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Clinical training takes place at UNC Medical Center, UNC Pulmonary Clinics at Eastowne and Panther Creek, and UNC Hillsborough Hospital. We take pride that UNC is a public, academic institution operated by and for the people of North Carolina. We support the system’s mission to provide high quality patient care, educate health care professionals, advance research and provide community service.

People from all 100 North Carolina counties and throughout the Southeast are patients at our hospital facility. Additionally, we care for people at UNC outpatient practices and clinics. Training within this large and dynamic health care system provides our fellows with robust clinical exposure to a diverse patient population, a wide range of common and uncommon pulmonary diseases, and breadth of critical illness.

The first year of fellowship is dedicated to clinical training. During the latter years of fellowship, 75% of the time is dedicated to a research training program tailored to the specific career interests of the individual fellow, and 25% of the time for continued clinical training during which time clinical skills are advanced, solidified, and fine-tuned.

Clinical training during the first year of fellowship is divided among rotations in: Ambulatory Pulmonary, Inpatient Pulmonary Consults, Pulmonary Transplant, Interventional Pulmonary and the Medical Intensive Care Unit. During years two and three, fellows rotate through the MICU, complete their non-MIC critical care electives and spend more time on the Interventional Pulmonary Service advancing their procedure skills. Additional electives can be arranged on an individual basis based upon fellow interests.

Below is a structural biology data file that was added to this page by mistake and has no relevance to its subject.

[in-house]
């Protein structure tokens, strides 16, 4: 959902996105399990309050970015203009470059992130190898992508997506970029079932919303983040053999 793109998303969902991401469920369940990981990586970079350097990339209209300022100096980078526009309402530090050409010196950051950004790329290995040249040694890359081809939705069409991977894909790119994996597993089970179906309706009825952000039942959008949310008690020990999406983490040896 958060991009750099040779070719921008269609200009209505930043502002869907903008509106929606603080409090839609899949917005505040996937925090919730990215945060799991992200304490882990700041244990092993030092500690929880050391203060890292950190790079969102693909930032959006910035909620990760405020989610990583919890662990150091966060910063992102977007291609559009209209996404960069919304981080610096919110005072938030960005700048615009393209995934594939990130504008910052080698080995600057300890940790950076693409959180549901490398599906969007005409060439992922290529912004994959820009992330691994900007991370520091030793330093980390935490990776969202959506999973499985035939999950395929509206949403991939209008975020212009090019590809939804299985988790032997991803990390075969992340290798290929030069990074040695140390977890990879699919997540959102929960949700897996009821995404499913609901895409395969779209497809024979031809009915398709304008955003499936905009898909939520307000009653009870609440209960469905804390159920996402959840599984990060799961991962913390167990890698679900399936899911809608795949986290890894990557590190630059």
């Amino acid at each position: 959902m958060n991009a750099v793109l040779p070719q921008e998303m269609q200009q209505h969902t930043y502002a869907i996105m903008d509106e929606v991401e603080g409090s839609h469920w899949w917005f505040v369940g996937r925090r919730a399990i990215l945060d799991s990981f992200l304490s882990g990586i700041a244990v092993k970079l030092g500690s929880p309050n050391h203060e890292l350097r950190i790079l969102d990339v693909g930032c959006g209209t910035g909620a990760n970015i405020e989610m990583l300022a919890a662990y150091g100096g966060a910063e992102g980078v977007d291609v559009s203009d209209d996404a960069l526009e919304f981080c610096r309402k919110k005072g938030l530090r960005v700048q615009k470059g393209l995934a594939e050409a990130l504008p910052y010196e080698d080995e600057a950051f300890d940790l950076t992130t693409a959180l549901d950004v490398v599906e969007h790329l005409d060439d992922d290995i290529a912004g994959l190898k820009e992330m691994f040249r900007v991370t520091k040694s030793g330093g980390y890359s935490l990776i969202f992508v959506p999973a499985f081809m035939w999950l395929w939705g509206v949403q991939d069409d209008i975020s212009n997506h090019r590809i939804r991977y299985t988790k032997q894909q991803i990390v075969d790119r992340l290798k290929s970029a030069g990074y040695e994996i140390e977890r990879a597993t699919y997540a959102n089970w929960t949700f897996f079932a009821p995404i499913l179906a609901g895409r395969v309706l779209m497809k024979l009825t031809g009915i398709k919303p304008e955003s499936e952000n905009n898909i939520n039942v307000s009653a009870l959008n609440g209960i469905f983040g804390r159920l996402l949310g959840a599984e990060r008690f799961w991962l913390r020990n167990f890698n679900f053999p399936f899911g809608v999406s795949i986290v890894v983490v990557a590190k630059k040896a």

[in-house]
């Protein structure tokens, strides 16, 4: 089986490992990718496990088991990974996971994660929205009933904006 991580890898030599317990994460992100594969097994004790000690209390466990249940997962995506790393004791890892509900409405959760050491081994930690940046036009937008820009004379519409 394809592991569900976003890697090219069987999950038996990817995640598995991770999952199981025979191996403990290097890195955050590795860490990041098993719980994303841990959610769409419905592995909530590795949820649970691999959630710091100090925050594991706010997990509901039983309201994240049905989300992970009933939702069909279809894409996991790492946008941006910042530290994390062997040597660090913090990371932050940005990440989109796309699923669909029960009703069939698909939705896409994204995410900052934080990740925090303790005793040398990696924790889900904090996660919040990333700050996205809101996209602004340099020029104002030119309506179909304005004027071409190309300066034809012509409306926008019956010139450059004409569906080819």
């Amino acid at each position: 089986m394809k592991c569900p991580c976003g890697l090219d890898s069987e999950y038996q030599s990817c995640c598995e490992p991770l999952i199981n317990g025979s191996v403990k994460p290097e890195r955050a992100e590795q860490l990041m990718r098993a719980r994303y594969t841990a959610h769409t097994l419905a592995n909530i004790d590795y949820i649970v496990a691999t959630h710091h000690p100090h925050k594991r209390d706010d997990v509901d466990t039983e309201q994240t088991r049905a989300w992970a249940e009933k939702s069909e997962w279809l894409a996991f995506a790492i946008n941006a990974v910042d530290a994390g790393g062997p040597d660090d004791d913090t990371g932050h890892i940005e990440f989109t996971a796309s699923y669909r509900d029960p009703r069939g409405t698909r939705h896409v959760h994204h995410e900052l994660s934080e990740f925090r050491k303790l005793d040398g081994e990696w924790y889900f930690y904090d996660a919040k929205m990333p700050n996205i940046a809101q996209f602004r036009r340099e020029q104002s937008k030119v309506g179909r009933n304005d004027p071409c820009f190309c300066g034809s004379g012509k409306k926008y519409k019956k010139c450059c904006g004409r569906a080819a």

Ambulatory Pulmonary Medicine

Fellows participate in various pulmonary subspecialty clinics during their ambulatory rotations including Multi-disciplinary Thoracic Oncology Program (MTOP), Interstitial Lung Disease, Cystic Fibrosis, Bronchiectasis, COPD, Asthma, Sleep Medicine, Vasculitis and Pulmonary Hypertension.

The fellow gains experience in outpatient procedures such as bronchoscopy, advanced bronchoscopy (EBUS, navigational), pleural procedures, right heart catheterization and cardiopulmonary exercise testing.

Medical Intensive Care Unit

UNC Hospital has a 30 bed Medical Intensive Care Unit (MICU) that is staffed by dedicated critical care pharmacists, nurses, respiratory therapists, nutritionists and internal medicine residents and interns. Fellows are an integral part of the MICU team during their training. During fellowship they will learn to lead a multidisciplinary team in the management of critically ill patients admitted to a quaternary medical ICU.

The first-year fellow guides the resident team in the evaluation and management a wide spectrum of diseases including hemorrhagic shock from gastrointestinal bleeding, septic shock, cardiogenic shock from massive pulmonary emboli, respiratory failure, liver failure, renal failure, metabolic emergencies, drug overdose and others. Management of respiratory failure and the mechanical ventilator is a primary focus of MICU rotation. The first-year fellows perform all bronchoscopies in ICU patients, learn airway management/intubation, and assist the housestaff with the placement of central lines, arterial lines, paracenteses, and thoracenteses. With the Interventional Pulmonary team, they may perform percutaneous tracheostomy and chest tube placement.  Skills in critical care ultrasound and physiology are acquired during this rotation.

Second and third year fellows continue to develop their skills and act as the “pre- Attending” physician on their service, directing teaching rounds with the housestaff and supervising patient care.

Non-Medical Critical Care

During the 2nd and 3rd years of fellowship, the fellow participates in two week rotations for the total of 12 weeks on the surgical services caring for critically ill surgery patients at UNC Hospitals. These rotations permit the fellow to gain experience with critically ill patients in the surgery/trauma ICU, cardiothoracic ICU, neurosurgery ICU, burn ICU unit, and cardiac intensive care unit.

Interventional Pulmonary

During all three years of fellowship there is opportunity to rotate on the Interventional Pulmonary service. This incorporates inpatient consults, procedures and outpatient clinic with associated procedures. Fellows’ procedure experience will occur in a graduated fashion with junior fellows focusing on the basics of flexible bronchoscopy, thoracentesis, ultrasound-guided pigtail chest tubes and senior fellows gaining experience with more advanced diagnostic bronchoscopy and pleural procedures.

Lung Transplant